That’s precisely the dynamic I saw unfold in the movie “Any Day Now” about the “10 out of Tenn” tours.  The “performers” came down from the stage  to lead the “audience” in a final song.  At that moment, there were no “performers” or “audience.”  There was only the “tribe.”

When fully realized, in the new paradigm, there will be no “stars.”  The best you can hope for is to be the “chief’.”

Word Spreads Quickly…

…when the music is really good….

Last week, Rosanne Drucker finished setting up her website using the “SiteBuilder” feature of ReverbNation (which is a plugin-partnership with Bandzoogle).  From the site, Rosanne offers streaming audio and downloads of her new “Virtual EP” Doin’ Hard Time.

That was like Thursday.  Today (Monday), she’s got her first review of the “virtual release,” in a glowing blog-post by Nelson Gullett, who works as a DJ at WDVX , a listener supported Americana radio station in Knoxville, TN and reports on his musical encounters with his “Fifty Cent Lighter & A Whiskey Buzz” blog.  After describing his serendipitous encounter with Rosanne at a club (“…In Nashville… what are the odds?…”), Nelson writes:

The EP contains seven original tracks co-produced by Rosanne and Mike Loudermilk (John D. Loudermilk’s son), and blends several Americana styles to mostly paint pictures of heartbreak and love gone sour. Three of the four songs on the sampler Rosanne gave me dealt with such topics. The title track makes solid use of Bailey and Ickes to tell a heavily bluegrass flavored tale of a heart trapped behind bars, and “This is Sunday” is a piano ballad that counts the days until a lost lover’s return (he’s not coming). Even the optimistically titled and musically upbeat rockabilly bluegrass tune (featuring Rocker) “Mr. Dream Come True” is about a race horse and not an actual Mr. Right. I’m guessing by the “Aww shoot” thrown in at the end of each chorus that the horse doesn’t even finish in the money.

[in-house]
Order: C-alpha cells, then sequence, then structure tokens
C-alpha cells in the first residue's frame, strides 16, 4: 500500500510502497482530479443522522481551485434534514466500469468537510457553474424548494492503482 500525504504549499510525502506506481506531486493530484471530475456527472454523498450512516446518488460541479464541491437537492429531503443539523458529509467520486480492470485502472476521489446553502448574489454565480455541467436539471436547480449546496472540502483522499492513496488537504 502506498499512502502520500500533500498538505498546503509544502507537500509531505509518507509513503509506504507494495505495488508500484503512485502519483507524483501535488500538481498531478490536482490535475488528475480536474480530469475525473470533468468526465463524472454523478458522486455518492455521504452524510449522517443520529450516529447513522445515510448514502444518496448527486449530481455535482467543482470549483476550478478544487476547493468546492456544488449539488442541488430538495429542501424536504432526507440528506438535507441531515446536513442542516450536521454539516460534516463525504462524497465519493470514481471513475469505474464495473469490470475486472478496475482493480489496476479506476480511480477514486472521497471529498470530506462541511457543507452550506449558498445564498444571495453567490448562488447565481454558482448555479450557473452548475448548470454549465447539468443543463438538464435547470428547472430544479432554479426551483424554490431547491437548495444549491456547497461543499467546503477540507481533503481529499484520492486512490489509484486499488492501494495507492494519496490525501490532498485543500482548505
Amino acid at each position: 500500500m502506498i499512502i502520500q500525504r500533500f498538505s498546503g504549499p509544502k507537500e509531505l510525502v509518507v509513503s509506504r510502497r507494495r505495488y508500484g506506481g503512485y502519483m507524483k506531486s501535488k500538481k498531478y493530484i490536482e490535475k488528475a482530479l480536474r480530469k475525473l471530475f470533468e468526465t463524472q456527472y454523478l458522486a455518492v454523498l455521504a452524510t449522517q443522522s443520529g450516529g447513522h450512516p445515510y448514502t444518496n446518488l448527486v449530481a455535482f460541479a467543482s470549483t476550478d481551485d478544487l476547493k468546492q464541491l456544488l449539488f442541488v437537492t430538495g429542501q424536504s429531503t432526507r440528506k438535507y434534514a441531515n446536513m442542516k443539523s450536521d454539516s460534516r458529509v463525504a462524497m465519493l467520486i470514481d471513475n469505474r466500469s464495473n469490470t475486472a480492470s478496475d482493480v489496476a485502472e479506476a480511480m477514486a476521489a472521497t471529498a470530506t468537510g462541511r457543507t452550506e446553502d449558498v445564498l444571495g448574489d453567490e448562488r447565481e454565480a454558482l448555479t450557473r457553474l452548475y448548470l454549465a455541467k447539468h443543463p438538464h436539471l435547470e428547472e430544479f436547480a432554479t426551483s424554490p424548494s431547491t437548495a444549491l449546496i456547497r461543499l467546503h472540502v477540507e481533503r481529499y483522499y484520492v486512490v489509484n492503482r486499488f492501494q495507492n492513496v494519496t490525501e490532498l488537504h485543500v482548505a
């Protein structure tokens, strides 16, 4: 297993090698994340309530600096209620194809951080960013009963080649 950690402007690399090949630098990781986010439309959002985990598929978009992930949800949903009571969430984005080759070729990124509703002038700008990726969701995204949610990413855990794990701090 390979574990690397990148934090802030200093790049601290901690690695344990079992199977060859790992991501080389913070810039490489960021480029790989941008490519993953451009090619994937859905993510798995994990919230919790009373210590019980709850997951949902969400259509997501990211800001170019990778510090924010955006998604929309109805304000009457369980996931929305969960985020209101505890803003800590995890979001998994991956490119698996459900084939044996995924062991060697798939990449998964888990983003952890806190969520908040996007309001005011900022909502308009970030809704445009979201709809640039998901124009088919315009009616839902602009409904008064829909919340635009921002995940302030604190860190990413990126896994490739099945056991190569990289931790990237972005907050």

There’s some validation in this review for Rosanne, who has been working on this project for many months and is suddenly getting positive feedback just as it begins to see the light of day.

This review puts Rosanne in some pretty good company.  Elsewhere on the page… Ellis Paul, Anne McCue, and somebody named Emmylou-somebody.

We all gotta start somewhere…

48 Hours with iPad: It’s Still The Chair, Stupid

The UPS guy said he felt like Santa Claus

(but it’s no Celestial Jukebox.  Read on…)

Today I am an iPad.  Well, actually, Saturday I was an iPad.  And by and large I’d have to say I’m pretty pleased with it.  It does just what I expected it to do – i.e. replace my Kindle and iPhone as info-sources.  It’s a LOT easier to use than the iPhone as a reading device, and it does a LOT more than the Kindle ever could.  And if that was all I had to say about it, that would be enough.

Now that Saturday’s “iPad nerdgasm” has passed, and everybody who wants one finally has one, the Interwebs are rife with reviews and commentary.  There’s really no need for me to go on at any more length than those who have already chimed in about the basic upsides and downsides of what is, truly, a new category of device.  If you want a comprehensive overview of the whole experience, you can do no better than Jason Snell’s rundown over at MacWold.com.

The new "default position" for using a "computer"

When the iPad was first announced, I anticipated its arrival with a blog post entitled “It’s The Chair, Stupid” — in which I surmised that the breakthrough implied by this new device was not in its hardware, nor its software, but in the way it would be used:  by sitting in a chair, as Steve Jobs is doing in the photo that accompanies this and the prior post.